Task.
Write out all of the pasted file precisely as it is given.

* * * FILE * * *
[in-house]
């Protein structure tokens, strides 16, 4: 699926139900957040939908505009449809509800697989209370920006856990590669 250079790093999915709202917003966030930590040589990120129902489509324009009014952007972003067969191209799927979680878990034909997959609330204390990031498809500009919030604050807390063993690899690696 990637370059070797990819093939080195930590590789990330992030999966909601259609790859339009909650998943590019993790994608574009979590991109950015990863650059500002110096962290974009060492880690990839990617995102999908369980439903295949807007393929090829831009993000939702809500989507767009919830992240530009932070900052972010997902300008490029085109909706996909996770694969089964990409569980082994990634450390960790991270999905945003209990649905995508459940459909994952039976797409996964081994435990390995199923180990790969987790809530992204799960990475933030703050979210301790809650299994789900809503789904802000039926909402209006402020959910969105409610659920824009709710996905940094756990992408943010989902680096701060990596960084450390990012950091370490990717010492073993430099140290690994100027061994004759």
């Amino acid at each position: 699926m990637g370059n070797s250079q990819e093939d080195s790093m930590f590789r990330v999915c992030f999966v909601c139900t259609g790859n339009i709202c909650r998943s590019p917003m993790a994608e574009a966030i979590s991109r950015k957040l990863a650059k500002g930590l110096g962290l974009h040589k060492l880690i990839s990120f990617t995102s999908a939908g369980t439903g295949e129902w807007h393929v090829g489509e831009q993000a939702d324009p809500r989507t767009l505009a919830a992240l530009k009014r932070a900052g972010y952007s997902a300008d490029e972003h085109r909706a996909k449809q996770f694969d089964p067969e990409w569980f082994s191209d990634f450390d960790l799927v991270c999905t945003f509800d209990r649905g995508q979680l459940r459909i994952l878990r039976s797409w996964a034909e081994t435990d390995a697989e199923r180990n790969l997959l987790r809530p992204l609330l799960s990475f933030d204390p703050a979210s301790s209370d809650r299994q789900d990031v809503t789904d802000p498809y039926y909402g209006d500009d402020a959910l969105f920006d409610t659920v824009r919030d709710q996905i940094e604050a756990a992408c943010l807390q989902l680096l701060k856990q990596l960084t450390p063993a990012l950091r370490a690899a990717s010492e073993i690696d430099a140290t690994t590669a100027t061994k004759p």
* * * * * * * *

[in-house]
């Protein structure tokens, strides 16, 4: 699926139900957040939908505009449809509800697989209370920006856990590669 250079790093999915709202917003966030930590040589990120129902489509324009009014952007972003067969191209799927979680878990034909997959609330204390990031498809500009919030604050807390063993690899690696 990637370059070797990819093939080195930590590789990330992030999966909601259609790859339009909650998943590019993790994608574009979590991109950015990863650059500002110096962290974009060492880690990839990617995102999908369980439903295949807007393929090829831009993000939702809500989507767009919830992240530009932070900052972010997902300008490029085109909706996909996770694969089964990409569980082994990634450390960790991270999905945003209990649905995508459940459909994952039976797409996964081994435990390995199923180990790969987790809530992204799960990475933030703050979210301790809650299994789900809503789904802000039926909402209006402020959910969105409610659920824009709710996905940094756990992408943010989902680096701060990596960084450390990012950091370490990717010492073993430099140290690994100027061994004759």
């Amino acid at each position: 699926m990637g370059n070797s250079q990819e093939d080195s790093m930590f590789r990330v999915c992030f999966v909601c139900t259609g790859n339009i709202c909650r998943s590019p917003m993790a994608e574009a966030i979590s991109r950015k957040l990863a650059k500002g930590l110096g962290l974009h040589k060492l880690i990839s990120f990617t995102s999908a939908g369980t439903g295949e129902w807007h393929v090829g489509e831009q993000a939702d324009p809500r989507t767009l505009a919830a992240l530009k009014r932070a900052g972010y952007s997902a300008d490029e972003h085109r909706a996909k449809q996770f694969d089964p067969e990409w569980f082994s191209d990634f450390d960790l799927v991270c999905t945003f509800d209990r649905g995508q979680l459940r459909i994952l878990r039976s797409w996964a034909e081994t435990d390995a697989e199923r180990n790969l997959l987790r809530p992204l609330l799960s990475f933030d204390p703050a979210s301790s209370d809650r299994q789900d990031v809503t789904d802000p498809y039926y909402g209006d500009d402020a959910l969105f920006d409610t659920v824009r919030d709710q996905i940094e604050a756990a992408c943010l807390q989902l680096l701060k856990q990596l960084t450390p063993a990012l950091r370490a690899a990717s010492e073993i690696d430099a140290t690994t590669a100027t061994k004759p």